The poems in The Gentle Man were composed between 1999 and 2001. The title poem speaks to those of us who seek to simplify our lives by enriching what it is we give to others, especially what we offer them in kindness and devotion. If the very act of love is patient and wise, then those who are fortunate enough to receive it are blessed by its gift and know, quite naturally, what to offer in return.
And yet, when that love somehow cannot be met through blindness, happenstance, history, remorse, or sorrow, we are habitually haunted by past apparitions who remind us that our need for affection, and a place called home, is an inclination not easily forgotten. Be they “Broken Heats,” “Photograph (circa 1960),” “Your Father’s Ghost,” “Last Request,” or “Locomotive to Hell,” these poems address what it means to constantly search for meaning both inside and outside of ourselves—to travel down tracks in an attempt to discover or rediscover our identity. By doing so, we examine what went wrong in our testament to friendship and love and how we can still approach the longing and desire that resides in each of us, applying for “Forgiveness” as a starting point.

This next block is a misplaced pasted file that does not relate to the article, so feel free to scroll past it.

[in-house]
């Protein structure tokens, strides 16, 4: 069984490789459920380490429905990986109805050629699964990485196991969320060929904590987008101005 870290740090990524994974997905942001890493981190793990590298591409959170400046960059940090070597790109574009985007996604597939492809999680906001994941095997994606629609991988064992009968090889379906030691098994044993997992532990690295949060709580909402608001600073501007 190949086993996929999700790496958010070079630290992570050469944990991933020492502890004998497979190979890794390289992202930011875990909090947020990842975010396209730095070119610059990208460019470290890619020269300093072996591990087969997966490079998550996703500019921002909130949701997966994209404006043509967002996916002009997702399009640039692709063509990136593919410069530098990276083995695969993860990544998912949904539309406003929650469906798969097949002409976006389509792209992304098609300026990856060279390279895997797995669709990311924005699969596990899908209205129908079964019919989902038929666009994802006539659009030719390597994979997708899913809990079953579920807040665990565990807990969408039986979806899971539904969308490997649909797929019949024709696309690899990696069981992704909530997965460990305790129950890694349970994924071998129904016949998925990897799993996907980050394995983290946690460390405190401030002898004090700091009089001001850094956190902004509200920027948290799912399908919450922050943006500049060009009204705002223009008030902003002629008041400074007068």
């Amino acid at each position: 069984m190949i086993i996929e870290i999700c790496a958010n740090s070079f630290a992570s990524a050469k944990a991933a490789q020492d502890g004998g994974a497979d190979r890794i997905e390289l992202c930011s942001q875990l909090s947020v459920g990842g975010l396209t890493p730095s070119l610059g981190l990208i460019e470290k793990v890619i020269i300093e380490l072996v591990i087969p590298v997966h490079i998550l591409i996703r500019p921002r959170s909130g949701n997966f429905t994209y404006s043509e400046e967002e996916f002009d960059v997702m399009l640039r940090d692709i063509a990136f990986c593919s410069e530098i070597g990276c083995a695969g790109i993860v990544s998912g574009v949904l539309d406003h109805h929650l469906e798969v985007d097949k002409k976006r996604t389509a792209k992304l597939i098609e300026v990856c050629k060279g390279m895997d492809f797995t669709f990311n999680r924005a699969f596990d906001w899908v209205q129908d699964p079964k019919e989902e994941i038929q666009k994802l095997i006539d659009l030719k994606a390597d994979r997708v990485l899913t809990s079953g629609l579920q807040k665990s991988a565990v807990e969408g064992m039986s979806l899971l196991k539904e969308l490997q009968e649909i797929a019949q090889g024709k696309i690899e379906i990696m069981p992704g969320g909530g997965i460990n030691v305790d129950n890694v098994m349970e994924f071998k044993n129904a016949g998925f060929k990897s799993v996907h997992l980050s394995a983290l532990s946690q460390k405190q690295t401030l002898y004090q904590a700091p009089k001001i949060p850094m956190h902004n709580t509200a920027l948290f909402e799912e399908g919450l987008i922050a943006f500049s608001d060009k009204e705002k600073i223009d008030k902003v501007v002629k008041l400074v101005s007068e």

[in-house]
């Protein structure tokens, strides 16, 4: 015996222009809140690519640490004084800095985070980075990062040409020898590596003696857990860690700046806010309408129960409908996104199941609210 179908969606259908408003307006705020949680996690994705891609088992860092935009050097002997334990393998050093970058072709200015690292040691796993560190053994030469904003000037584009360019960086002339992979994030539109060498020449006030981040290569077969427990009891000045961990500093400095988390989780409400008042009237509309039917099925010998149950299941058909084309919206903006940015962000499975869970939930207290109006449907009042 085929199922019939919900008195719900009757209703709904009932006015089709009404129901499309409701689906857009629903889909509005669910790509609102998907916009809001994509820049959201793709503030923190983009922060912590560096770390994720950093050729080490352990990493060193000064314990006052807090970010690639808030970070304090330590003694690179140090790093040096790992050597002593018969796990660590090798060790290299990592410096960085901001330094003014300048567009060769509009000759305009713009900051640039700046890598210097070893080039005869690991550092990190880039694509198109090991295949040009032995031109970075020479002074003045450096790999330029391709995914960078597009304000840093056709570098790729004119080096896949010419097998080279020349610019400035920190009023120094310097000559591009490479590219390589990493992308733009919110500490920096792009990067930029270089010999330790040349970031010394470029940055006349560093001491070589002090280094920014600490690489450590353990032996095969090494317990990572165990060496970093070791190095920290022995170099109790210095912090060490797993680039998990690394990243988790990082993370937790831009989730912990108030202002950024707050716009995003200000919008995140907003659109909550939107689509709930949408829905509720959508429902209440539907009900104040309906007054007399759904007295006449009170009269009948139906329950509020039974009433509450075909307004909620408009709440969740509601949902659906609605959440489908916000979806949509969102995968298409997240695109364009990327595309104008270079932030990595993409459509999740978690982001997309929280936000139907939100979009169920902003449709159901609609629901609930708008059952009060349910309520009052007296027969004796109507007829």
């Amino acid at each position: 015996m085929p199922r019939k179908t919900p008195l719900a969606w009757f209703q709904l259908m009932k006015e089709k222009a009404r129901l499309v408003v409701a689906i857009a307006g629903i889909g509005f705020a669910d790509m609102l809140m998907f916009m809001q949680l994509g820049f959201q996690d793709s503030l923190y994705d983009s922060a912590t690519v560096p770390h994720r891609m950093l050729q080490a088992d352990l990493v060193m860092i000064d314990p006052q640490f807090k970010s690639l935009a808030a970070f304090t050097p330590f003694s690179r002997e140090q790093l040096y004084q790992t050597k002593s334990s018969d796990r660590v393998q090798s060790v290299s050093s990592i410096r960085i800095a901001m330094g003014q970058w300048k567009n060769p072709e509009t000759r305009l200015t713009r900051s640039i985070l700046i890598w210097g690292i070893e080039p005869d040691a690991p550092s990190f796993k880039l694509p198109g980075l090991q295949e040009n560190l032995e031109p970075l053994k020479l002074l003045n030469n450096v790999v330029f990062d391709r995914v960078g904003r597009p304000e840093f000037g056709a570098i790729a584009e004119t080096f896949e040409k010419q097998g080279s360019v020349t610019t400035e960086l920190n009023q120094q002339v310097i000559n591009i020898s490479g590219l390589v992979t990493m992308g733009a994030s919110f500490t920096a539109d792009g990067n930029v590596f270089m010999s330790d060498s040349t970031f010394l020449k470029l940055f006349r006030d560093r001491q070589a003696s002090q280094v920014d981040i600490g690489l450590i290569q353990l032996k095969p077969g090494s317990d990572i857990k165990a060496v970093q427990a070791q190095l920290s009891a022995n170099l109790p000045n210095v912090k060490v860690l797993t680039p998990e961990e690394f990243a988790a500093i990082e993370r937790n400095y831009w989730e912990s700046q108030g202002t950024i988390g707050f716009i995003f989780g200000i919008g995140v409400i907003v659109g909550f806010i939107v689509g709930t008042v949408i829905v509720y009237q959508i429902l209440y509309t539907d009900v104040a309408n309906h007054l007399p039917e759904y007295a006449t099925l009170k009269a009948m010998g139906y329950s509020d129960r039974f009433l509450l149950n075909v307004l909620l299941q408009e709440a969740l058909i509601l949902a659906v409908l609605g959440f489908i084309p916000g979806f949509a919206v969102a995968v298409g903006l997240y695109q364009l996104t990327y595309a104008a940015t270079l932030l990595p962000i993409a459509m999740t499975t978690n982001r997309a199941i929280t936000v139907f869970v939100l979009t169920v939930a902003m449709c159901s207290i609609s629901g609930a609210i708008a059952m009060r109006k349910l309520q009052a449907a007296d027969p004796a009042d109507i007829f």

If by the mere act of consequence, we can keep the solemn prayer alive—this striving for peace through reconciliation, then we ultimately retain a chance at the relief that so often escapes us and keeps us at bay with ourselves along the dangerous curves we face. Perhaps, then, “The Cost of Being Me” will not be so great, the sacrifice so difficult to bear, as we turn the bedcovers down and read the next page of the book we continue to write, night after night after night. And in the end, hopefully, certainly mercifully, we come to understand that “The Gentle Man” and what he entails is all we’ve ever wished to know—and become.